Eliminating the use of fossil fuels will result in a healthier environment by reducing toxic air and water pollution while stabilizing CO2 emissions at levels that avoid the most damaging impacts of climate change. In addition to improving the environment and stabilizing the climate, Reinventing Fire is also an enormous business opportunity.

Firms that lead this transition will benefit from reduced operating costs, improved profits and product quality, reduced fuel price volatility and supply risks, the creation of new markets and a competitive edge at home and abroad. While the work is not easy, one key technique can help industry make fast strides: energy management systems.

To capture energy savings in industry, it is not enough to merely gather up low-hanging fruit either when capital is available or cost-cutting is required. Leading firms are attaining dramatic results by pushing far past that opportunistic paradigm, establishing a continuous improvement mindset to monitor and manage their energy use in good times and bad.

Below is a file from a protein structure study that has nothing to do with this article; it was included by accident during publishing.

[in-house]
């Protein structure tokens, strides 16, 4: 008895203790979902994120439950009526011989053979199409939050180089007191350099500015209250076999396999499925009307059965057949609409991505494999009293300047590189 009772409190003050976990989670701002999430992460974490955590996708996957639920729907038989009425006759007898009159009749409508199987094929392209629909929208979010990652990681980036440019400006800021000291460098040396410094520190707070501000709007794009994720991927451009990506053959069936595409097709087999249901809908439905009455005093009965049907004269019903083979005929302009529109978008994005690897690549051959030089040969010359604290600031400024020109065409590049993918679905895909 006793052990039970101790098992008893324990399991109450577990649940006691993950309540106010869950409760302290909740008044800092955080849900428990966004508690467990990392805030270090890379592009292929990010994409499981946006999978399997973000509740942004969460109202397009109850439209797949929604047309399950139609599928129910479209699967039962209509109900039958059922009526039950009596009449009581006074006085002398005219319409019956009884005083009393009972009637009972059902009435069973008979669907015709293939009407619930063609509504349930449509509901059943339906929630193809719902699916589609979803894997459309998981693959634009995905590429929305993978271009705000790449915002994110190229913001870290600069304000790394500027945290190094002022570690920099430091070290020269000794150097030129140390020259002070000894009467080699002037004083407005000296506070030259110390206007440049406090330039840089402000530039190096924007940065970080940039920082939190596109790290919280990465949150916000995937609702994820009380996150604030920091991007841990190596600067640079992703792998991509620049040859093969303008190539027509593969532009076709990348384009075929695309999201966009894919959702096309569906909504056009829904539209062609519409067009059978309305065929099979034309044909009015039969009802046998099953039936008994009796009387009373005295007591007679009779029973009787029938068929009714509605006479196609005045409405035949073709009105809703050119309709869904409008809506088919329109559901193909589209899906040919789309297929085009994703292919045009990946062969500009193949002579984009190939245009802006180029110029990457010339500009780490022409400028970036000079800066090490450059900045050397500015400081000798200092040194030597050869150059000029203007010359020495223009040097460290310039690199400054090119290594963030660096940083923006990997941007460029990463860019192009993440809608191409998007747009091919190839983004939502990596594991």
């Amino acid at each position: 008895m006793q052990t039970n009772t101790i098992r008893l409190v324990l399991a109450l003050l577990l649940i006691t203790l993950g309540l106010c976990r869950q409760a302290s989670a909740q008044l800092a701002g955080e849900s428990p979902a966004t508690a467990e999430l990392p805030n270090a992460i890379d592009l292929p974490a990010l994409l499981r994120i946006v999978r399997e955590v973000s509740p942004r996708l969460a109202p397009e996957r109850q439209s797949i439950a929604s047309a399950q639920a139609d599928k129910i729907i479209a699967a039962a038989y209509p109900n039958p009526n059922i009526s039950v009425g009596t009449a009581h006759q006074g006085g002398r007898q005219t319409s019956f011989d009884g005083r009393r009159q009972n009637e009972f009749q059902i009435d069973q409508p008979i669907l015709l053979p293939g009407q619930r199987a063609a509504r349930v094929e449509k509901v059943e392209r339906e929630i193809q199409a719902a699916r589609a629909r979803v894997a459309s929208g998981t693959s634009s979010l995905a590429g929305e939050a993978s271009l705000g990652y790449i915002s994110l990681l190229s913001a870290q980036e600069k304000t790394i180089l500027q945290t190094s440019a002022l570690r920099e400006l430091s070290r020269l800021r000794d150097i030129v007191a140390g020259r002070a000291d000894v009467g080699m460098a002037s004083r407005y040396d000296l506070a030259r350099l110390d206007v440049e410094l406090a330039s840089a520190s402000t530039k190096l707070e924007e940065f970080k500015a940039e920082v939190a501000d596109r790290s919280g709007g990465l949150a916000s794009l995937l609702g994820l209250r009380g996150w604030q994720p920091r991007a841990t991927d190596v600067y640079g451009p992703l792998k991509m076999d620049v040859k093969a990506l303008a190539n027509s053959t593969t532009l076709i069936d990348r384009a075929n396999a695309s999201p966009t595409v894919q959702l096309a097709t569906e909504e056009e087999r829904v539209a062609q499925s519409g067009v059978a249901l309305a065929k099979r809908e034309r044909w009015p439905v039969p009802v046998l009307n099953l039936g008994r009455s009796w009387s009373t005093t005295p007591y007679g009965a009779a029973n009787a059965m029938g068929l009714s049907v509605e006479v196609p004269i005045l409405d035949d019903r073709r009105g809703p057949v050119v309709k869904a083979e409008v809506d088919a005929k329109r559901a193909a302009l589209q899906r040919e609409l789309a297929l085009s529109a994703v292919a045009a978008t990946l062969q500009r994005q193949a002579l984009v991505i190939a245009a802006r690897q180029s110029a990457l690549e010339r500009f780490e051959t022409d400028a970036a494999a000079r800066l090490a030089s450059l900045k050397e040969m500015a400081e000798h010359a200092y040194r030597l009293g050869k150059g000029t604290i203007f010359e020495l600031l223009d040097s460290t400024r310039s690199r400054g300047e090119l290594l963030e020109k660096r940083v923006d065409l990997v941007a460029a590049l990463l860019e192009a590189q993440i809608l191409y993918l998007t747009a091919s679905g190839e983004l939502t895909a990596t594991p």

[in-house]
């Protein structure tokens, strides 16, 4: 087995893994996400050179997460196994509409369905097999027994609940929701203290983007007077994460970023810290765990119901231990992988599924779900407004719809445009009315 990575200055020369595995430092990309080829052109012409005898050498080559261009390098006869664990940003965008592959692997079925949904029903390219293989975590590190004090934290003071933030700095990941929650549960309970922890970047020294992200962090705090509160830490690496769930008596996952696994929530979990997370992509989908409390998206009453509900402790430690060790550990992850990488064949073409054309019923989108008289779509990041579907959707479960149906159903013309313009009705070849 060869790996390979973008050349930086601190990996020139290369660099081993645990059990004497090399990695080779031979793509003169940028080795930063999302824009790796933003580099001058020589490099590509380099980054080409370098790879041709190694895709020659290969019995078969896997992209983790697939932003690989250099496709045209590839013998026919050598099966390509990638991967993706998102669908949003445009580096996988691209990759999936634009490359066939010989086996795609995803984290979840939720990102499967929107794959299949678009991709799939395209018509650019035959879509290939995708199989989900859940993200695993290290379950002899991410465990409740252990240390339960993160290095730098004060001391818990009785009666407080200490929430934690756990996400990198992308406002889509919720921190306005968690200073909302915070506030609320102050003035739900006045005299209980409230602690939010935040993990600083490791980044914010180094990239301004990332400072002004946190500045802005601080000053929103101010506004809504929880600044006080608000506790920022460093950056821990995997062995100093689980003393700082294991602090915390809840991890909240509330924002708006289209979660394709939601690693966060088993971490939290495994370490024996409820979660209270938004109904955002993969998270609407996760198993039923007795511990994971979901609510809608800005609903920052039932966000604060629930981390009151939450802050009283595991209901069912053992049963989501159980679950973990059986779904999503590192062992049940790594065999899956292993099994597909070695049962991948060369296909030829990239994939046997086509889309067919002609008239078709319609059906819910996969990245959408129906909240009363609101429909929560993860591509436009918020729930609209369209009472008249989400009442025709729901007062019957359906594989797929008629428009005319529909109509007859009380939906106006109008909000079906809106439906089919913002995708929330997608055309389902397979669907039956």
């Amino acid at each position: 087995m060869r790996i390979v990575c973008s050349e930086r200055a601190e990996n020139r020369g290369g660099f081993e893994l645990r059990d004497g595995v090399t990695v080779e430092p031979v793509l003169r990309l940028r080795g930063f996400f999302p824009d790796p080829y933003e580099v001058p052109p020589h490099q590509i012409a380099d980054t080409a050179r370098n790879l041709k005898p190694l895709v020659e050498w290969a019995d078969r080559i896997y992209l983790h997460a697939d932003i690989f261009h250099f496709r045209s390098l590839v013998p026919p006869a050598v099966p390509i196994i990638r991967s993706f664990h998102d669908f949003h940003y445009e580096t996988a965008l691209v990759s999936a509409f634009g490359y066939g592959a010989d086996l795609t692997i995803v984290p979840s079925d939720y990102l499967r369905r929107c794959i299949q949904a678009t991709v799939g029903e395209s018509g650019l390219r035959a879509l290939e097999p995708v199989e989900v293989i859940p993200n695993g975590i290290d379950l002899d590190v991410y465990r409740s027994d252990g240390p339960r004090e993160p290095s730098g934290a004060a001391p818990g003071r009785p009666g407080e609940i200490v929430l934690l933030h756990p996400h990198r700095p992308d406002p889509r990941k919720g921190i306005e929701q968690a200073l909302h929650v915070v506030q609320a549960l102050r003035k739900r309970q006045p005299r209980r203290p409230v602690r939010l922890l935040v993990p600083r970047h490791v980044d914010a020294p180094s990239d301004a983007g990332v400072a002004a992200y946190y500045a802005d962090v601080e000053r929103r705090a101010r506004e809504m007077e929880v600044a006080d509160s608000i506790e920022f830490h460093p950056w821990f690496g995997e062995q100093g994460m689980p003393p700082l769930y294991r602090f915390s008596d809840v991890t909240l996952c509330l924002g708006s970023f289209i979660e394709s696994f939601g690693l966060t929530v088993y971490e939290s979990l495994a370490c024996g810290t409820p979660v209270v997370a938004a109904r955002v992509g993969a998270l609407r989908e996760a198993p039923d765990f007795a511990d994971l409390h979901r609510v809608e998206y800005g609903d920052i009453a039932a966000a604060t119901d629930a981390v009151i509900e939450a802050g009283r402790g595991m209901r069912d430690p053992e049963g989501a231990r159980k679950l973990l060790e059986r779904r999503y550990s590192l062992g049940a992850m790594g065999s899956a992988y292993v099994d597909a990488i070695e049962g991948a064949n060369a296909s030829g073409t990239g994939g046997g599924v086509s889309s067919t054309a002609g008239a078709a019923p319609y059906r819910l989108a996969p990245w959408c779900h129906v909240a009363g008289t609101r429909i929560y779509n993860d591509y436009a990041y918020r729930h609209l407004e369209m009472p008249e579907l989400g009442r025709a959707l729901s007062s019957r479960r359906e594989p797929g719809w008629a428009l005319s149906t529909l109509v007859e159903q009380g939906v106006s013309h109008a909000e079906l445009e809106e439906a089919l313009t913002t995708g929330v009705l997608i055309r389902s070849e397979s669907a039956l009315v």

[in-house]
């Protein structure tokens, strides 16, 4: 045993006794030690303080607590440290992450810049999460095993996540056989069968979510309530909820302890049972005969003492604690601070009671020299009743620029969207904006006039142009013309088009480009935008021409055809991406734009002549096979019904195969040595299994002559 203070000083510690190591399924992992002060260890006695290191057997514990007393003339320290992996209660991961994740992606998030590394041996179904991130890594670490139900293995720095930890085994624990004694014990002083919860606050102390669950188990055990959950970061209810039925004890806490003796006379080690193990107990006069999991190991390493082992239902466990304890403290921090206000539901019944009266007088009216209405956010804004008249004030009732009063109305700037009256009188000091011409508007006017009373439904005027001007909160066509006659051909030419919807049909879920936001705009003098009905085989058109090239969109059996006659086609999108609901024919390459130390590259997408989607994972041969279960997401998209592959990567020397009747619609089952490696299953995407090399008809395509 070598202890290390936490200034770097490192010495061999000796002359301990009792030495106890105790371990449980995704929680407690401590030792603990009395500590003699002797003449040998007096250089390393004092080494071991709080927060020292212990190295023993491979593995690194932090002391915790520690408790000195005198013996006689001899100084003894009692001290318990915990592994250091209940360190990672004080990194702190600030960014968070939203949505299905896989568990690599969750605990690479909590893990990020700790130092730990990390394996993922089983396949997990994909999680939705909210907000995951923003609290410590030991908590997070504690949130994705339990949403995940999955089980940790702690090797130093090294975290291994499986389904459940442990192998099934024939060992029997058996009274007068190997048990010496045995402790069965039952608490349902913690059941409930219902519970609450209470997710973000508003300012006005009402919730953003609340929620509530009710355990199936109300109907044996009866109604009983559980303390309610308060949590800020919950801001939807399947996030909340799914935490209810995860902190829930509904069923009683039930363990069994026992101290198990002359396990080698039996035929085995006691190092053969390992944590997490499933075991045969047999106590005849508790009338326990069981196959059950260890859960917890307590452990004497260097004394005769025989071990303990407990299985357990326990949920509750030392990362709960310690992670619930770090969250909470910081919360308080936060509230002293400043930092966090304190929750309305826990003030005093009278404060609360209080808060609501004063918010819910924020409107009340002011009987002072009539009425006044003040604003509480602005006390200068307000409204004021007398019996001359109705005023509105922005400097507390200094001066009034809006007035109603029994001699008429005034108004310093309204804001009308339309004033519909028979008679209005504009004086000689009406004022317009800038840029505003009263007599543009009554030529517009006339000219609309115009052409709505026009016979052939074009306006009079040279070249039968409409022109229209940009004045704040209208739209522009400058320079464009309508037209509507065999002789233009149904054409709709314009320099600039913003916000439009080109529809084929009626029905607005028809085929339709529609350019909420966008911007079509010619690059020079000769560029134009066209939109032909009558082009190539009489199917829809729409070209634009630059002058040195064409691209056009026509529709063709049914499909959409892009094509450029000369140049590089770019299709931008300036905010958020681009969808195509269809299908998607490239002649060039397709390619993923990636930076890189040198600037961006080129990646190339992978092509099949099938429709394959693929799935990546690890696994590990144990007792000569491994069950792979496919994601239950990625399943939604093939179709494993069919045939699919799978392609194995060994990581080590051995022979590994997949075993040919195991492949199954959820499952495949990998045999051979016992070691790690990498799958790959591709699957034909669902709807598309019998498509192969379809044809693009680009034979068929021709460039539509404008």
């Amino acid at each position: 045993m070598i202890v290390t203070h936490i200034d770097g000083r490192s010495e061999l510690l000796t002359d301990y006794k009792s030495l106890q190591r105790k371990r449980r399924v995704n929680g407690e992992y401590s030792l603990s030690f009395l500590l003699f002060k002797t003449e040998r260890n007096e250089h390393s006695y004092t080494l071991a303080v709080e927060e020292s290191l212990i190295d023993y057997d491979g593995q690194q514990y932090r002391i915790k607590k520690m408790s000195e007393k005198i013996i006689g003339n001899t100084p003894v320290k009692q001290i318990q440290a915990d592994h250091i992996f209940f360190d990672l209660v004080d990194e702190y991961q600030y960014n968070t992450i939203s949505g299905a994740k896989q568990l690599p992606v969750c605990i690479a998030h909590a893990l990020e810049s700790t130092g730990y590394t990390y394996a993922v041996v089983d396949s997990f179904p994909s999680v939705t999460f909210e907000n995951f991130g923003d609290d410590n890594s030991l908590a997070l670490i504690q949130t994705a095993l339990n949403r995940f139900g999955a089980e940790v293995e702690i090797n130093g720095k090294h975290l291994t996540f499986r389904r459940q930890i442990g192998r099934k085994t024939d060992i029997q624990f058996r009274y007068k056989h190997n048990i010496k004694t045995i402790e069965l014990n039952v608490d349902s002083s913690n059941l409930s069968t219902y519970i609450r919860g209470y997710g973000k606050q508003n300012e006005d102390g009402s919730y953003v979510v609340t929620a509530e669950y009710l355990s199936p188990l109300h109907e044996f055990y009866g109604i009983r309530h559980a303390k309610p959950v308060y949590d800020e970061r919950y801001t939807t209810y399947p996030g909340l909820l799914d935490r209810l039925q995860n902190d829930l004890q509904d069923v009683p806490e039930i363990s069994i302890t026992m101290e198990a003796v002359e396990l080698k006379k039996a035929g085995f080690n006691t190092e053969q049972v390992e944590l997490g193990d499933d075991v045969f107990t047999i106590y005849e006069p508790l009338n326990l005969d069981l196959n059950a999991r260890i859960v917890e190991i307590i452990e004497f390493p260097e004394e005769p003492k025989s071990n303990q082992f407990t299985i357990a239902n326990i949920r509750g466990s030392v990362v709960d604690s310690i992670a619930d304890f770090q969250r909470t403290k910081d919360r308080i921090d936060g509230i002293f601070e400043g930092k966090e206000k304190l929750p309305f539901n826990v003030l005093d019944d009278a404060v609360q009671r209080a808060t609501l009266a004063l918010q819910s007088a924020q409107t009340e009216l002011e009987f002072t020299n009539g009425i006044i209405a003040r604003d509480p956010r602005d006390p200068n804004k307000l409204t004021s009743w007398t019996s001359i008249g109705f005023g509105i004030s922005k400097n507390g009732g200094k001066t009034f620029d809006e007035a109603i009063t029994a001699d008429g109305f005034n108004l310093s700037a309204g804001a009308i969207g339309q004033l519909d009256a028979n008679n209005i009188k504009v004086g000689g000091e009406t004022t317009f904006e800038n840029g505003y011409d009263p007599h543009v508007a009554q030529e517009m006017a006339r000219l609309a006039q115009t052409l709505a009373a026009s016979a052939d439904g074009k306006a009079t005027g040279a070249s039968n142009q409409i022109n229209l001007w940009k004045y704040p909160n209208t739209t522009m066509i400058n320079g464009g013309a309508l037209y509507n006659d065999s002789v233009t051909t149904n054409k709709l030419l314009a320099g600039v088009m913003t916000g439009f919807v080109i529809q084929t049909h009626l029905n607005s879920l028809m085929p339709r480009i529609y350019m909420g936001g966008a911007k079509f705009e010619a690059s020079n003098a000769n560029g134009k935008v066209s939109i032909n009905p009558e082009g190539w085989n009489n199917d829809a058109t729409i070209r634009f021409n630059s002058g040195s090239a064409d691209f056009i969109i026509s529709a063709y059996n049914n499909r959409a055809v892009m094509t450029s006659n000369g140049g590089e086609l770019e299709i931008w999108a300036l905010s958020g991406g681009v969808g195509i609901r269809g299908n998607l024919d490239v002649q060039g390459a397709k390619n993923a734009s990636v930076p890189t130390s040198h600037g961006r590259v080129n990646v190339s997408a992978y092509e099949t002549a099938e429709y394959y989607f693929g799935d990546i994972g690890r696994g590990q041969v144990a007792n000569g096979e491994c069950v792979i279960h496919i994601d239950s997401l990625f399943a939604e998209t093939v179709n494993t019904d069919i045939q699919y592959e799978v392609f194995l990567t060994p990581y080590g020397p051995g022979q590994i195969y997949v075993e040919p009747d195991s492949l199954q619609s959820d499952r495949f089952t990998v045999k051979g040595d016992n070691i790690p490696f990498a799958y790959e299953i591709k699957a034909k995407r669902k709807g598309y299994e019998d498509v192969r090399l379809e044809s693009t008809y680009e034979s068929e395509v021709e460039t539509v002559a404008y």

For example, Frito-Lay cut its electricity energy intensity by 25 percent, natural gas intensity by 33 percent and water by 41 percent from 1999 to 2008. These energy savings investments not only brought a financial benefit, with an IRR of 25 percent and $55 million added to the bottom line, but they also reduce risk. These investments have even generated marketing benefits, especially as consumers get more savvy about where their products come from and how they are made. The installation of solar thermal power at Frito-Lay’s Modesto, Calif., plant enabled the use of the tagline “Sun Chips are now made from the sun.”

….

To read the rest of the article, head on over to GreenBiz.